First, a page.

The club encourages members to garden organically and to strengthen the harmony among plants, earth, animals, and people. The Environmental Group promotes educational programs that center on environmental stewardship and conservation.  Activities are open to all RGC members.

Environmental Group leader Penny Amato at a fundraising party for the Disappearing Frogs Project

Environmental Group leader Penny Amato at a fundraising party for the Disappearing Frogs Project

This year the Environmental Group will concentrate on “natural gardens,” a term used by B.W. Wells to describe the diverse and beautiful native woodlands, wetlands, and meadows of our state.  We will sponsor the March general meeting about this fascinating ecological pioneer. We will visit three properties where native plants and wildlife habitat are emphasized including the retirement home of Wells.  We will also learn about pollinators and how to attract them to our gardens at our Paint and Sip fundraising party with special guest Helen Yoest the founder of the non-profit Bee Better.  We will finish the year with our members plant exchange.

For more information about these programs, contact the Environmental Group Chair.  

2017-2018 Programs

January 24:  Wednesday, 6:30 – 9 pm Fund raising Paint and Sip Party at Cheers N’ Paint in Cary.  Cost is $35 with a portion of the fee going to Helen Yoest’s non-profit Bee Better. Come create a masterpiece (your choice of a dragonfly or butterfly) to hang on your wall. Please bring whatever you want to drink (wine, beer or non-alcoholic beverage) and light snack to share (but please come even without a snack—there will be plenty of food).  Invite your friends and family!  107 Edinburgh Dr. Suite 115, MacGregor Village, Cary, 919-903-5223.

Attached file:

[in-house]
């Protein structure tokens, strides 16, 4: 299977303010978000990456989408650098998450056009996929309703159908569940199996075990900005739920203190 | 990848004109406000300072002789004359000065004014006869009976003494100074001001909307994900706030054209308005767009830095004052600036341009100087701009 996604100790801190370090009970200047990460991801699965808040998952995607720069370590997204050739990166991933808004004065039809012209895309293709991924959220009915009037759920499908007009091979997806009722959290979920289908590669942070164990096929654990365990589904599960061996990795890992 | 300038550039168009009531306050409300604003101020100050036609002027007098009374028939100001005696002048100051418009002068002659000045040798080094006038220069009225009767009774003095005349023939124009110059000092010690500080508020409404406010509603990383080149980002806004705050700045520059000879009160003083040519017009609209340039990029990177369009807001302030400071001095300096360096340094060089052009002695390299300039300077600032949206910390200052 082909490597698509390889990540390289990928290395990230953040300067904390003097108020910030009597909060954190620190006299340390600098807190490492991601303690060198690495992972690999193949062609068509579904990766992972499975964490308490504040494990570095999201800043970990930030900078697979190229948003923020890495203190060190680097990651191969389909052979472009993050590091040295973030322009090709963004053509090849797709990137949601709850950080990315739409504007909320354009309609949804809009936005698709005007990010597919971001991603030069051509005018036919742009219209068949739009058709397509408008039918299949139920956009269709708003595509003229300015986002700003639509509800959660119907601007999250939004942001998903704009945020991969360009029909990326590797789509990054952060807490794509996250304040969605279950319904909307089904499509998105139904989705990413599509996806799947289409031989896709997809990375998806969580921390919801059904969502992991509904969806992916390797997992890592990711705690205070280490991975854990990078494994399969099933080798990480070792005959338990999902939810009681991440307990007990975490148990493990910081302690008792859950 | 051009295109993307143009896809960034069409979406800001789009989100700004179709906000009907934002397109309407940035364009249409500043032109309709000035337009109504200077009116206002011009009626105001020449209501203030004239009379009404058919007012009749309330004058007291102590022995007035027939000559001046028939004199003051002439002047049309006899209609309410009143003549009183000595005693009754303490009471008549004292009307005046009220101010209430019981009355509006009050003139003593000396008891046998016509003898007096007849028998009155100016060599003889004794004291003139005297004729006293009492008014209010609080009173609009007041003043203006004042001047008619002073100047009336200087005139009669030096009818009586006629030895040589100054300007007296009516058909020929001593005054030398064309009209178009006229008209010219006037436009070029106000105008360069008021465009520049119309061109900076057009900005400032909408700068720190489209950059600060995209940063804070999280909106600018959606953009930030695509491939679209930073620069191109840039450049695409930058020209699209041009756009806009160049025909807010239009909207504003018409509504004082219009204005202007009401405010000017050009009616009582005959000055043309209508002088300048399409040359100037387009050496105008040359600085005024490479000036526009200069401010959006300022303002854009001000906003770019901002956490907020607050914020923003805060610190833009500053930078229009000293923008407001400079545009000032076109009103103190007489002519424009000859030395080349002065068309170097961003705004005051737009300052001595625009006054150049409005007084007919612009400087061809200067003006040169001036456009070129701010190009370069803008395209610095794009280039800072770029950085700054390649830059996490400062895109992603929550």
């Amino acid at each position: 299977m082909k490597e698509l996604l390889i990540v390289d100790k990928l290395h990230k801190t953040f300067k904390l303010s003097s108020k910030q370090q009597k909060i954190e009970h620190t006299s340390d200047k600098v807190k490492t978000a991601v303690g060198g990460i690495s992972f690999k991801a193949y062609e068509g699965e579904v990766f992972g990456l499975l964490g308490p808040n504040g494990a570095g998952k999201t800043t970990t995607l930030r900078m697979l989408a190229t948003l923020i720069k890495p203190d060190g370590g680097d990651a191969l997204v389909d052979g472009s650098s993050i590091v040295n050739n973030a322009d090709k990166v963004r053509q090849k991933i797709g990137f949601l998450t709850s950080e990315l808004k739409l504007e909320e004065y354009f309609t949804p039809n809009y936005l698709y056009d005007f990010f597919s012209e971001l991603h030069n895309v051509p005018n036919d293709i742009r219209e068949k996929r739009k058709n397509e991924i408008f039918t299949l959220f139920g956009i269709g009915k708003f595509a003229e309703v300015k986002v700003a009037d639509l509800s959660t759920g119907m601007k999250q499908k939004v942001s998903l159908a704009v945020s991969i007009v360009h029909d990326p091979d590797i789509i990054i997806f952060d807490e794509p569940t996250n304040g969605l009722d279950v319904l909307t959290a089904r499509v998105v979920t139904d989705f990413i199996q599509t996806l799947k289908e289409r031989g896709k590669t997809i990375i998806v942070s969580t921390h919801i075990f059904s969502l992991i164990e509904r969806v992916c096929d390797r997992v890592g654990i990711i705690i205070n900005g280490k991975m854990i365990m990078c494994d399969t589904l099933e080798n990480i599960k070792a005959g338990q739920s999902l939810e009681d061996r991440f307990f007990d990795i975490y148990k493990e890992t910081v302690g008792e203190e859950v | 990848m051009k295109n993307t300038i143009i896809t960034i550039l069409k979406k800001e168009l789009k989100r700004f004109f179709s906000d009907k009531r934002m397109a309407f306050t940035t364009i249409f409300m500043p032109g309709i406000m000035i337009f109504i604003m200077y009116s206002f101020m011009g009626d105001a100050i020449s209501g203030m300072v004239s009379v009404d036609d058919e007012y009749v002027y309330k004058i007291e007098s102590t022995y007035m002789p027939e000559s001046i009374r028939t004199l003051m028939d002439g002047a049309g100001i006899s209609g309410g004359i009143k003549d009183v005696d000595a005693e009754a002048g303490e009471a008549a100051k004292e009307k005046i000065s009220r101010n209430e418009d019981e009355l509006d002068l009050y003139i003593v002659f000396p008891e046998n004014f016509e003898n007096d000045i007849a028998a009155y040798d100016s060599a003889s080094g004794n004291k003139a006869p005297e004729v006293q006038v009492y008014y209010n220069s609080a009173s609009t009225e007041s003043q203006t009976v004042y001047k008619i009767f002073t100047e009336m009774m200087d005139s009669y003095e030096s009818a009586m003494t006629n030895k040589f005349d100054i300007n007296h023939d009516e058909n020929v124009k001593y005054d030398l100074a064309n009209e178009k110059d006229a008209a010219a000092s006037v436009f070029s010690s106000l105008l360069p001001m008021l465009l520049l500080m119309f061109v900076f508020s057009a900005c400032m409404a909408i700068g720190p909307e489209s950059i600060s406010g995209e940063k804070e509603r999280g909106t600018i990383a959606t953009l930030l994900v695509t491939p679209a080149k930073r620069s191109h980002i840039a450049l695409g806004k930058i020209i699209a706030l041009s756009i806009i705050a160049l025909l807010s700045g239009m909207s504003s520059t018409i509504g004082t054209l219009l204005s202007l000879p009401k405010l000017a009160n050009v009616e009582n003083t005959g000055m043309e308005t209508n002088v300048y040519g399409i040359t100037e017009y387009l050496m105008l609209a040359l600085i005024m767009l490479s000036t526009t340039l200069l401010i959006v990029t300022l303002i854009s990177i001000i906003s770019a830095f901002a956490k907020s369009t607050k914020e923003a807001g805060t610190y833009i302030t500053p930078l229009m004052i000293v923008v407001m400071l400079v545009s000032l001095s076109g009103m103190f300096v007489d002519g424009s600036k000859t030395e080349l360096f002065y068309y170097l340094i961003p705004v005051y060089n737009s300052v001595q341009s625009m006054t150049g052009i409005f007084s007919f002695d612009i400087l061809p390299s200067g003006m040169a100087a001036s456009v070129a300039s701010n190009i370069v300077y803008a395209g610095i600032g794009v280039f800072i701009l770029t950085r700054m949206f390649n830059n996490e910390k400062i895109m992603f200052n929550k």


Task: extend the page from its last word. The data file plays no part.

March 22:  Thursday, 1:30 – 3:30 pm   Tour of a National Wildlife Federation certified Backyard Habitat and native plant habitat recognized by the North Carolina Native Plant Society.  Homeowner Dale Batchelor will share some basic conservation principles that she and her husband John Thomas use.  They emphasize native plants and conservation principles including avoiding pesticides, reducing lawn, removing invasive plants, and composting with the goal of easy maintenance and attracting insects, birds, and other wildlife.  5508 Swiftbrook Circle, Raleigh.

March 27: Tuesday, 1 – 3 pm  - Visit to Rock Cliff Farm, the retirement home of B.W. Wells.  This 83-acre property located on Falls Lake is on the National Register of Historic Places.  It consists of natural meadows, successional and mature forests, six miles of trails and of course, varied flora and fauna as well as interesting geology.  Bent Rd (no exact house number), Wake Forest.

May 16: Wednesday, 2 – 4 pm  - Annual plant exchange and tea.  Please bring a plant (or several) to exchange with others.  A variety of teas, coffee, and some great desserts will be served.  This is mostly a social event so it is an excellent time to meet other RGC members and learn about some interesting plants from others.  Room 105, Ruby McSwain Center, JC Raulston Arboretum.

Last year the Horticulture group toured a stream restoration project on the NCSU campus, heard a talk on invasive plant species, visited the NCSU phytotron, held a fund raiser Paint and Sip party, visited a private wildlife and native plant garden, and finished the year with a plant exchange and tea.